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Paperback The Longest Day : The Classic Epic of D-Day Book

ISBN: 0671890913

ISBN13: 9780671890919

The Longest Day : The Classic Epic of D-Day

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Book Overview

The classic account of the Allied invasion of Normandy. The Longest Day is Cornelius Ryan's unsurpassed account of D-Day, a book that endures as a masterpiece of military history. In this compelling tale of courage and heroism, glory and tragedy, Ryan painstakingly recreates the fateful hours that preceded and followed the massive invasion of Normandy to retell the story of an epic battle that would turn the tide against world fascism and free Europe...

Customer Reviews

5 ratings

Never-ending Day.

Cornelius Ryan's "The Longest Day" is assembled as a mosaic of scenes occurring at both sides of the Channel and afterwards on France. It shows all the main actors in action, ranging from Generals and Marshals thru Privates to Civilians. It is divided into three parts: "The Waiting" encompassing since the first invasion planning thru Eisenhower's decision to launch the assault against meteorological odds. This section reviews German defense plans, displaying Rommel's ingenuity in devising obstacles to the assault; the enormous Allied effort to secretly reunite troops and baggage; the failure of German High Command to acknowledge intelligence of the eminent invasion and finally the hair-raising suspense introduced by stormy weather. "The Night" describes the massive paratroop and glider-bound troop's assault and how the scattered soldiers, fighting their own fear and disorientation, pushed ahead to conquer their targets. "The Day" focuses on the beaches' assault, reviewing from "Bloody Omaha" till more calm (comparatively) "Juno". Based on eye witness accounts the book gives the reader a vibrant relation of the momentous Day. Especially thrilling are the portrayals of American Brig. Generals Theodore Roosevelt and Norman Cotta; the German Maj. Werner Pluskat and the British Lord Lovat and his blow-piper side kick. Those 24 hours should had seemed, as the title implies, an eternity to everyone involved! This book stands on par with two more remarkable ones: Toland's "The Battle of the Bulge" and Collins and Lapierre's "Is Paris Burning?" I warmly recommend this work to WWII buffs and readers interested in first hand accounts of crucial events! Reviewed by Max Yofre.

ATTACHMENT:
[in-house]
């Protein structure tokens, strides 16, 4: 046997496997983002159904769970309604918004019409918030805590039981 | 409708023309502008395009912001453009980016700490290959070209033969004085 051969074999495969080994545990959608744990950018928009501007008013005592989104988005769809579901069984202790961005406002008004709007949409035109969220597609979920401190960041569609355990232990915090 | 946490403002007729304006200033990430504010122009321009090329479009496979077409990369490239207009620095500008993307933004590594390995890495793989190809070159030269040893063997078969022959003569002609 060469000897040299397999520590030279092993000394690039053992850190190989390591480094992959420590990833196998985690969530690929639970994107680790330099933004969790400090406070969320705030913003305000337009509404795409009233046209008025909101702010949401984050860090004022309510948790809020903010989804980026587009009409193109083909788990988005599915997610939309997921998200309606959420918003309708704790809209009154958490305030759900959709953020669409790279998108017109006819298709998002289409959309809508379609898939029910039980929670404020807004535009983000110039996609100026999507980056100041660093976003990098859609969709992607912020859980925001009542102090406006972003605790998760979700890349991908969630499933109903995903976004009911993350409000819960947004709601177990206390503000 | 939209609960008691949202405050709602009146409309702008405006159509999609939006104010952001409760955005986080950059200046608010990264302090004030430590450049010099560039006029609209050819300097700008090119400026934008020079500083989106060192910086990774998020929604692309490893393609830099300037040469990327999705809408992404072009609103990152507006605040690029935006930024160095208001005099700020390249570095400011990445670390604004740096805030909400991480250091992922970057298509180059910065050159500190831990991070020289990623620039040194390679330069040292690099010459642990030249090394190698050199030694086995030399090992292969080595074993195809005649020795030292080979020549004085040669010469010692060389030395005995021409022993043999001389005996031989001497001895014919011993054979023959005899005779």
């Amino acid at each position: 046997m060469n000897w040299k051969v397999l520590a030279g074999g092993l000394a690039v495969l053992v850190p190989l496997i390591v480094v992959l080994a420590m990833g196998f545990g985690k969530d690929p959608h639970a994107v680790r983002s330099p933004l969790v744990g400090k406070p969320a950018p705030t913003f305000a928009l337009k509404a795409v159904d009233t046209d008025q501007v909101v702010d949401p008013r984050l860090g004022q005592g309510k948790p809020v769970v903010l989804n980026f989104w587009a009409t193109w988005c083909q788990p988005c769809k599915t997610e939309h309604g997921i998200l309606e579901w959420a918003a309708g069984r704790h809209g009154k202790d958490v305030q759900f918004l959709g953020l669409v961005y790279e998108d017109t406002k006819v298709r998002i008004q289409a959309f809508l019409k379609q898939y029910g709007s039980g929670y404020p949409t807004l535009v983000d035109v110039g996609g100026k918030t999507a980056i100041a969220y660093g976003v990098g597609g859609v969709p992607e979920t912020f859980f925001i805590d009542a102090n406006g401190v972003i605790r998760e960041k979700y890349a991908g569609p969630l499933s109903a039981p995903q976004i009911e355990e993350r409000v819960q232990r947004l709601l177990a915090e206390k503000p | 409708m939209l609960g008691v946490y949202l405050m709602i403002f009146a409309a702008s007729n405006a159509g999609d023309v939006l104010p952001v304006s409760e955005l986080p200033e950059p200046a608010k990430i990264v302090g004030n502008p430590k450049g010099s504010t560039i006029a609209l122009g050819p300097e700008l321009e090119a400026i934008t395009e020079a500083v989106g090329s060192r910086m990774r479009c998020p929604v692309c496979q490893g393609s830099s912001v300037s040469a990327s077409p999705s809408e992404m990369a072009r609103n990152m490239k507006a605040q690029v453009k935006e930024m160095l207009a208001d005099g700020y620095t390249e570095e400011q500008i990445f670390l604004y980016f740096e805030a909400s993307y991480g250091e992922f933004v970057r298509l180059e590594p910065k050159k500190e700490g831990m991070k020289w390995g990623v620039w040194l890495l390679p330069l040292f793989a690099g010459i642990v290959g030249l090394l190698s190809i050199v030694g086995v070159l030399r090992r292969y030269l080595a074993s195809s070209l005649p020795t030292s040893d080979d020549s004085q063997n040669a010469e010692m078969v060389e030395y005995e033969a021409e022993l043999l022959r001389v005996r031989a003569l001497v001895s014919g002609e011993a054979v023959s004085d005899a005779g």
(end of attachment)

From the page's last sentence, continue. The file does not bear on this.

Truly a CLASSIC - Want to Learn About D-Day, Start Here!!!

Often the term "classic" is thrown around in the literary field without much regard to the real breadth of genre and writings, and is thus cheapened in use. When one describes Cornelius Ryan's "The Longest Day" as a classic piece in the WWII genre believe it. Such a term is NOT hype when used in the same sentence with this book. So many things about the "The Longest Day" make it truly a classic: First, Cornelius Ryan is a Master storyteller. Certainly it helps that Ryan was a war correspondent who experienced life in the combat zones of the ETO! Ryan's writing style is lilting and fun, his writings are easy reads yet full of historical depth. Sure his books are "popular" reading not simply deep academic works, but they ARE important contributions to the historical literature. Second, the story is simply one so compelling that even the best novelist would have a hard time toping. By combining writing talent with a great human story, "The Longest Day" represents literature at its best - in any genre. Third, historical content - the story told in "The Longest Day" - as just mentioned - is so compelling that it need not be, and was not, embellished to make it readable. Ryan has done the hard work of culling documents and interviewing numerous sources to gain factual clarity. Again, it is clear that his time spent as a correspondent helped his fact gathering abilities and thus contributed greatly to the success of this book. If you want a story of D-Day that covers THE DAY (and a few proceeding and following in much less detail) from both sides of the fence, Allied and Axis; from the air, sea and land; from perspective of Coastguard Coxswain to rifleman on any one of the beachheads to a German artillery officer caught in the midst of the greatest show of democracy to Generals running the show, this is the book to start with. Great depth and broad breadth! As the 60th Anniversary of D-Day approaches why not pick up a "classic" to get a feel for what the Greatest Generation gave to the world on June 6, 1944. Five stars, two big thumbs up.